How Much Magic Is Too Much?

One issue that I hear about often in D&D is the debate on magic. Specifically, how much magic is too much? Well I find that this is the wrong question to be asking. A more accurate question is this: How much magic can you give out without unbalancing the campaign? In other words, where do you draw the line between characters using magic to further their goals and their needs and characters using magic simply because they can?

Frankly, this issue can be one of the hardest lines for a DM to walk. Give out too little and the players may feel slighted or deprived of a key aspect of the game, but give out too much and suddenly your characters are OP and the game becomes much more of a challenge to manage. For some DMs, this has become such a problem that they have become magic minimalists just to avoid any confrontations or petty bickering. The old adage about great power and great responsibility holds very true in this context and both players and DMs alike can have very strong and very different opinions on the subject.

I personally don’t have any issue with a DM deciding that a campaign is going to be “magic light” or that certain kinds of spells/items are unavailable. In some instances, I can certainly see where those restrictions would even be fun, exciting, and flow well with the story/setup of the adventure. But to avoid magic, or the larger part of it, just because a DM wishes to avoid conflict with his or her players or not have to deal with the fallout is a poor excuse in my opinion.

Do mistakes happen? Sure. To coin a phrase, DMs can often experience magica remorsus. This is brought on by handing out an item, weapon, armor, or spell that seems justified at the time but later turns out to be a very regretful action. (Who knew that giving out that +5 Bastard Sword of Orc Slaying would lead to the characters seeking out an Orc stronghold and slaughtering dozens?) But without taking a few chances from time-to-time and making a few mistakes, how are you ever going to know what your players’ magical limits are? How will you discover where to draw the line if you never cross it? Sometimes going too far is the best way to learn.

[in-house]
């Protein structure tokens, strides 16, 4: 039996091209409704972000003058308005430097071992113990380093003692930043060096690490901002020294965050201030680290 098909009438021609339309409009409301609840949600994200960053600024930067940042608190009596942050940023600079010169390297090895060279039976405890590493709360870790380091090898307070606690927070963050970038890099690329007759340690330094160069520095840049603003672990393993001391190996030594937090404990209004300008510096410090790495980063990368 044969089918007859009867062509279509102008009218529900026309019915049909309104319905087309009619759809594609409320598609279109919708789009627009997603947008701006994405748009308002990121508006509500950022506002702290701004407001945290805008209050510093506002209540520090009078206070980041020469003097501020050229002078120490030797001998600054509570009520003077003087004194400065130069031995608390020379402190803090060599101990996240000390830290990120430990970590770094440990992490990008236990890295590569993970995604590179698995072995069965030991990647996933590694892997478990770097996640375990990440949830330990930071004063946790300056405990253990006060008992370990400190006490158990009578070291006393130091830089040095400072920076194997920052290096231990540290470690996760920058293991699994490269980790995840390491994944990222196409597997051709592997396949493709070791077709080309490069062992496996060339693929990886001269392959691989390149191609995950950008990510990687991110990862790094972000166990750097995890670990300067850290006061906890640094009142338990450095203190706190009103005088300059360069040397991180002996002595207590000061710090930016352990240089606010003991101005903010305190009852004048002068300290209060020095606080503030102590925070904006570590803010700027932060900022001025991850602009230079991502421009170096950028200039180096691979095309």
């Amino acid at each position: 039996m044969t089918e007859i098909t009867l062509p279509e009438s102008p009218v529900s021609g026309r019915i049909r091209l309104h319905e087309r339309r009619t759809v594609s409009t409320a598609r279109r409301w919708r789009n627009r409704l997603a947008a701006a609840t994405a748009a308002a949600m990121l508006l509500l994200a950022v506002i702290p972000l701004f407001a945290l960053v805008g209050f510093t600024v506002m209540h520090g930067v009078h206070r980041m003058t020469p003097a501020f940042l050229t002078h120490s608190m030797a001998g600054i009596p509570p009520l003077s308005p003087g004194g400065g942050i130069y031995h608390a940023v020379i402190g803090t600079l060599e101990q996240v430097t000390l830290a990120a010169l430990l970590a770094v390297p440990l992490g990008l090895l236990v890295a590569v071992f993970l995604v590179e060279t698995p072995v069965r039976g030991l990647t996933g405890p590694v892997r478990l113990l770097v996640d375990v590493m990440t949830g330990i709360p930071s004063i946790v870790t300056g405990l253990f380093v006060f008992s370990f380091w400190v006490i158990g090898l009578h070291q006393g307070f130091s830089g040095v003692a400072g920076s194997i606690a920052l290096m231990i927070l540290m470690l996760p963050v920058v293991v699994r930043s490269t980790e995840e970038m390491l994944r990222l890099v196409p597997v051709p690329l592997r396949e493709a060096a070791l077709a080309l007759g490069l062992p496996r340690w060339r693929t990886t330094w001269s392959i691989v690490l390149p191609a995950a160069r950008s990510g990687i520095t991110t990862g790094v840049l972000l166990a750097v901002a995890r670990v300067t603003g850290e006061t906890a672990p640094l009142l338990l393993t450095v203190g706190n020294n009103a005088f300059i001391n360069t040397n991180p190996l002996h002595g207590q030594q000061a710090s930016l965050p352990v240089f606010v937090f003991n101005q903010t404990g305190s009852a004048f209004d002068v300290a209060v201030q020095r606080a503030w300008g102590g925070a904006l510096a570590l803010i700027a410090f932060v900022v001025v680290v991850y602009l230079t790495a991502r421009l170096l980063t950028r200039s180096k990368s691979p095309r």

With all of this being said, I’d like to offer my personal formula for keeping magic reined in during my campaigns. I don’t always follow this outline to the letter, especially if something in the campaign or storyline runs counter to it, but it is a general guideline that is easy and effective to use:

 Scenario #1: The Low-Magic Campaign

  • Each character shall earn one item, weapon, or armor for every six levels of experience, capping off at 18th level with a maximum of three pieces;
  • Nothing above +3 shall be earned in the weapon or armor categories and epic/legendary magical items shall be disallowed;
  • Minor consumable items such as potions, dusts, and salves shall be limited to three at a time for the entire party; and
  • Spell casters shall be restricted to spells of 5th level and lower.

 Scenario #2: The Mid-Magic Campaign

  • Each character shall earn one item, weapon, or armor for every four levels of experience, capping off at 20th level with a maximum of five pieces;
  • Nothing above +4 shall be earned in the weapon or armor categories and epic/legendary magical items shall be restricted to one or two for the entire party;
  • Minor consumable items such as potions, dusts, and salves shall be limited to five at a time for the entire party; and
  • Spell casters shall be restricted to spells of 7th level and lower.

 Scenario #3: The High-Magic Campaign

  • Each character shall earn one item, weapon, or armor for every three levels of experience, capping off at 18th level with a maximum of six pieces;